The first is that the rhetoric is intended to re-assure foreign investors and creditors that their assets/loans in the US will be safe from massive devaluation. While foreign Central Banks continue to purchase US Treasury Securities, their have been increasing grumblings that loaning to the US government is a losing proposition. Second, a weak Dollar is inherently inflationary, since it makes imports more expensive. The reverse correlation between oil (and other commodities) and the Dollar means that a weak Dollar could feed back into higher prices double time. Towards that end, Bernanke was actually speaking earnestly about the Fed’s intentions to monitor forex markets, as they bear on inflation.

Finally, while US policymakers seem resigned to the Dollar’s continued decline, they need to make sure that it remains “orderly” (this characterization has cropped up repeatedly in political circles, of late). “We believe Chairman Bernanke’s comments reflect a desire to prevent a disorderly decline in the currency, rather than halt its depreciation altogether.” There is an obvious recognition that a complete collapse in the value of the Dollar would be terrible for everyone, of which Bernanke no doubt also undersds.

Still, the markets are keenly aware that the US (i.e. the Fed) is not prepared to put  its money where its mouth is. The reason for the current bout of Dollar weakness is almost entirely connected to the Fed’s easy monetary policy (and its quantitative easing program) and the never-ending US budget deficit. If the US was seriously committed to a strong Dollar, then the Fed could simply tighten monetary policy. (The federal government could make more of an effort to balance its budget going forward, but this is currently less of a concern to forex markets).

Alas, the Fed is nowhere near ready to hike rates, nor is it willing to contemplate unwinding its quantitative easing program.  Most analysts expect interest rates to remain at the current record lows well into next year. Futures contracts expiring in June 2010 are pricing in a Federal Funds Rate of only .42% at that time. Most telling is that Bernanke, himself, has declared rates will remain low for an “extended period.” In hindsight, using the same speech to talk up the Dollar probably wasn’tthe best idea.

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Posted by Adam Kritzer | in News, US Dollar | 1 Comment »

Everyone Thinks the Yuan is Undervalued….Except for China

Nov. 21st 2009

Subtle title, right? I couldn’t resist, considering that literally all economists and government officials (outside of China, of course) have sounded off on the Chinese Yuan in the last month. Recent additions to this list include President Obama, Chiefs of the IMF and World Bank, President of the Asian Development Bank, US Commerce Secretary Locke and Treasury Secretary Geithner, Nobel Laureate Paul Krugman, ECB Chief Jeane-Claude Trichet, Harvard University Professor Martin Feldstein, Japan’s finance minister…not to mention the thousands of others that didn’t make international news for their denunciation of China’s currency policy.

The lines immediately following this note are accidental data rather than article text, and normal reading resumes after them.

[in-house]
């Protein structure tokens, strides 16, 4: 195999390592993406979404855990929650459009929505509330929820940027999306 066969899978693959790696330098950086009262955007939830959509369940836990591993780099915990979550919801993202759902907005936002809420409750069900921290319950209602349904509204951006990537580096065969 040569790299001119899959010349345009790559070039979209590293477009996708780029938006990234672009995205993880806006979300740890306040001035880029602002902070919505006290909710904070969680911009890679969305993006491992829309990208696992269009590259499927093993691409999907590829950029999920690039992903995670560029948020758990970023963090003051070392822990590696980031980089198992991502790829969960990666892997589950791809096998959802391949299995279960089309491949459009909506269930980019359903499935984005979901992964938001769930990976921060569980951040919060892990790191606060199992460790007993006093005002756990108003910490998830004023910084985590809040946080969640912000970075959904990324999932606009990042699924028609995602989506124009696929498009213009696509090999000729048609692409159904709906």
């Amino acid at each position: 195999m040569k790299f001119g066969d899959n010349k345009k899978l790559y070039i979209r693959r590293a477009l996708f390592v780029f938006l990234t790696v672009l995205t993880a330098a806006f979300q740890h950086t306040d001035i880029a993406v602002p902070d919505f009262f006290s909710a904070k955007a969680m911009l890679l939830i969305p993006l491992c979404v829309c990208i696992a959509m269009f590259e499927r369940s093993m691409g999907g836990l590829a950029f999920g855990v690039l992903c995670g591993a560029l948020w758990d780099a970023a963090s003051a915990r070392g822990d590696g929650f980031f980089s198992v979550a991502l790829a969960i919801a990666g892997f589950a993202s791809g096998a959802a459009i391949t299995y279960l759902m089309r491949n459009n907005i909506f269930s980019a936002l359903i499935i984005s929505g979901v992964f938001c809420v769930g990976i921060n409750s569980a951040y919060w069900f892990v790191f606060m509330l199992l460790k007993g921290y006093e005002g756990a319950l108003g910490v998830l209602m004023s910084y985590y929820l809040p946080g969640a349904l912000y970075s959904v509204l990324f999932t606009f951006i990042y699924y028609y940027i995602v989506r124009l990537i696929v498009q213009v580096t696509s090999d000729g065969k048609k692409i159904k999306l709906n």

This rhetoric has also been accompanied by several important developments, including a Presidential visit to China, several meeting of the G20, a summit in Singapore, a slight change in the wording of China’s forex strategy, the release of economic data that suggest China’s economy is strengthening, etc. At the same time, their remains an obstinate  insistence from every corner of the CCP that despite this pressure, there are no imminent plans to further revalue. Investors are erring on the side of appreciation, however, and futures prices reflect a 3.5% rise in the value of the RMB over the next 12 months.

rmb dec 2010 futures

This disconnect is indicative of the fact that there is both a political and an economic side to this issue. When examined exclusively from either side, it looks like pretty cut-and-dried, since economics suggests that a revaluation is both necessary and desirable, but the misalignment of political interests suggests that it won’t be carried out any time soon.

More specifically, a chorus of economists (backed by hard data) is arguing that the RMB is one of the foremost causes of the widening imbalances. After a brief hiccup, China’s trade surplus is once again expanding, and is on pace to reach $300 Bill ion in 2009, more than half of which can be attributed to the US. Meanwhile, while GDP is projected at 10.5%, the rest of the world is still sputtering along. “China is ‘stealing’ jobs from developing countries and hindering a global recovery by keeping the yuan low, Nobel laureate Paul Krugman says. ‘China’s bad behavior is posing a growing threat to the rest of the world economy.’ ”

Economists also argue that a revaluation would also be in China’s own best interest. Foreign capital is now pouring into China at a record pace – largely in anticipation of an imminent appreciation in the Yuan – such that asset prices have almost doubled over the last year. “Risks of asset-price bubbles and misallocation of resources amidst abundant liquidity need to be addressed,” said the Chief Economist from the World Bank. Echoed the head of the IMF: “An undervalued currency encourages companies to invest in ways that may not be viable once the currency rises. ‘If you have wrong prices, you make wrong decisions, especially concerning investment in the long run.’ ”